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Dengue, chikungunya, and scrub typhus are important etiologies of non-malarial febrile illness in Rourkela, Odisha, India.
BMC Infect Dis 2019; 19(1):572BI

Abstract

BACKGROUND

We conducted a diagnostic surveillance study to identify Plasmodium, dengue virus, chikungunya virus, and Orientia tsutsugamushi infections among febrile patients who underwent triage for malaria in the outpatient department at Ispat General Hospital, Rourkela, Odisha, India.

METHODS

Febrile patients were enrolled from January 2016-January 2017. Blood smears and small volumes or vacutainers of blood were collected from study participants to carry out diagnostic assays. Malaria was diagnosed using rapid diagnostic tests (RDT), microscopy, and PCR. Dengue, chikungunya, and scrub typhus infections were identified using rapid diagnostic test kits and ELISA.

RESULTS

Nine hundred and fifty-four patients were prospectively enrolled in our study. The majority of patients were male (58.4%) and more than 15 years of age (66.4%). All 954 enrollees underwent additional testing for malaria; a subset of enrollees (293/954) that had larger volumes of plasma available was also tested for dengue, chikungunya and scrub typhus by either RDT or ELISA or both tests. Fifty-four of 954 patients (5.7%) were positive for malaria by RDT, or microscopy, or PCR. Seventy-four of 293 patients (25.3%) tested positive for dengue by either RDT or ELISA, and 17 of 293 patients (5.8%) tested positive for chikungunya-specific IgM by either ELISA or RDT. Ten of 287 patients tested (3.5%) were positive for scrub typhus by ELISA specific for scrub typhus IgM. Seventeen patients among 290 (5.9%) with results for ≥3 infections tested positive for more than one infection. Patients with scrub typhus and chikungunya had high rates of co-infection: of the 10 patients positive for scrub typhus, six were positive for dengue (p = 0.009), and five of 17 patients positive for chikungunya (by RDT or ELISA) were also diagnosed with malaria (p < 0.001).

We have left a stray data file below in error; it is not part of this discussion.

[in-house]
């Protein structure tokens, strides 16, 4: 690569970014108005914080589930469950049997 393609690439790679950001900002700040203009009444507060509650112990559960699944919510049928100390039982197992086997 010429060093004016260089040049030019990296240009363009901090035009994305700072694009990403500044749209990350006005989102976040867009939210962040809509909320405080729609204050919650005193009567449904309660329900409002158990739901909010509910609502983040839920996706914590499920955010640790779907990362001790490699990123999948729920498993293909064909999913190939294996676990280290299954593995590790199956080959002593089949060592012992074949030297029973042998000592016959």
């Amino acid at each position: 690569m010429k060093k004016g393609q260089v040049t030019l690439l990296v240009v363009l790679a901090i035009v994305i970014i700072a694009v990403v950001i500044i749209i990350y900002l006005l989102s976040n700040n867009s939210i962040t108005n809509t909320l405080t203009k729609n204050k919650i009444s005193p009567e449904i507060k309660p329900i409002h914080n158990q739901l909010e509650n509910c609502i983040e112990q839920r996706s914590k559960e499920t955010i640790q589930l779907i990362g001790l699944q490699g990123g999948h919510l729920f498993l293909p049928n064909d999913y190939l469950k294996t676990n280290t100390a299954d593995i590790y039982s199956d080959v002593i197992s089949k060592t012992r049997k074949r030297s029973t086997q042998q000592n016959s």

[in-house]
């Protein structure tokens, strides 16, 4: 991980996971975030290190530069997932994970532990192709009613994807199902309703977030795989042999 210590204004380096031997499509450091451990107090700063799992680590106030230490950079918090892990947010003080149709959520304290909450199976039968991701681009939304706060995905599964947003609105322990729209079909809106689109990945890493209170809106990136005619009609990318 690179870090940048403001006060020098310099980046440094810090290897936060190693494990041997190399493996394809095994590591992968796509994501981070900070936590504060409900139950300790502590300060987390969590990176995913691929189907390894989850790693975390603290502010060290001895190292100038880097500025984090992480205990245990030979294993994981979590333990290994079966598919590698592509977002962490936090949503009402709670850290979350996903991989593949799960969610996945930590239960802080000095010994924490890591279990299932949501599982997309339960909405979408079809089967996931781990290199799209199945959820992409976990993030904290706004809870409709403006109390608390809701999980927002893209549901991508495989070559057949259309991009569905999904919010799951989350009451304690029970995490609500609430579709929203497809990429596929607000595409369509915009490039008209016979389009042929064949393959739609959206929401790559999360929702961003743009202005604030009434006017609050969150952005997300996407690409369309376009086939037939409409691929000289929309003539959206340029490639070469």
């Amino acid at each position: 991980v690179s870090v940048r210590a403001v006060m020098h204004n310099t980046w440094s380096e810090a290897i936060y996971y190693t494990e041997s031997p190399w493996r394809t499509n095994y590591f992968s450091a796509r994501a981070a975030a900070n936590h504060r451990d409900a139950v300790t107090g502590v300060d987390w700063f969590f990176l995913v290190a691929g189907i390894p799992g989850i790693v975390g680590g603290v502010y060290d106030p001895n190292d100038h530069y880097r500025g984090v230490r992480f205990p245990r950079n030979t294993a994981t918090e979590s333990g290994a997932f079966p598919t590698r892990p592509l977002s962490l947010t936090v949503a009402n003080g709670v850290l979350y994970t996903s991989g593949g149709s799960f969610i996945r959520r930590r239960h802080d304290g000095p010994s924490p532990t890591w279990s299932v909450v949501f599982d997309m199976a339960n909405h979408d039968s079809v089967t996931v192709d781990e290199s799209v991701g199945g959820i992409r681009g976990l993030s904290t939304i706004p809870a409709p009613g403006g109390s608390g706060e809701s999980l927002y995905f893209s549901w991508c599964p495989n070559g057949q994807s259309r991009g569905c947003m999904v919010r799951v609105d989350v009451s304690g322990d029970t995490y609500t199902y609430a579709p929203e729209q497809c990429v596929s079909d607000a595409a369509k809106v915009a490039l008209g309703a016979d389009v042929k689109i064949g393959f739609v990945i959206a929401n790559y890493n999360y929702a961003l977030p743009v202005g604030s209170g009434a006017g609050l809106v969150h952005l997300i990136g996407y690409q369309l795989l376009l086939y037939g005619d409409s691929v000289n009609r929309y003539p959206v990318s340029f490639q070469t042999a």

CONCLUSIONS

Dengue, chikungunya and scrub typhus are important etiologies of non-malarial febrile illness in Rourkela, Odisha, and comorbidity should be considered. Routine febrile illness surveillance is required to accurately establish the prevalence of these infections in this region, to offer timely treatment, and to implement appropriate methods of control.

Authors+Show Affiliations

Center for Genomics and Systems Biology, Department of Biology, New York University, New York, NY, USA. , Present Address: Memorial Sloan Kettering Cancer Center, 1275 York Avenue, New York, NY, USA.Center for Genomics and Systems Biology, Department of Biology, New York University, New York, NY, USA.Center for the Study of Complex Malaria in India, Ispat General Hospital, Rourkela, Odisha, India.Center for the Study of Complex Malaria in India, Ispat General Hospital, Rourkela, Odisha, India.Center for the Study of Complex Malaria in India, Ispat General Hospital, Rourkela, Odisha, India.Center for the Study of Complex Malaria in India, Ispat General Hospital, Rourkela, Odisha, India.Center for the Study of Complex Malaria in India, Ispat General Hospital, Rourkela, Odisha, India.Center for the Study of Complex Malaria in India, Ispat General Hospital, Rourkela, Odisha, India.Center for the Study of Complex Malaria in India, Ispat General Hospital, Rourkela, Odisha, India.Center for the Study of Complex Malaria in India, Ispat General Hospital, Rourkela, Odisha, India.Center for the Study of Complex Malaria in India, Ispat General Hospital, Rourkela, Odisha, India.Center for Genomics and Systems Biology, Department of Biology, New York University, New York, NY, USA. jane.carlton@nyu.edu.Department of Pathology, Ispat General Hospital Rourkela, Rourkela, India.

Pub Type(s)

Journal Article

Language

eng

PubMed ID

31269906

Citation

Rao, Pavitra N., et al. "Dengue, Chikungunya, and Scrub Typhus Are Important Etiologies of Non-malarial Febrile Illness in Rourkela, Odisha, India." BMC Infectious Diseases, vol. 19, no. 1, 2019, p. 572.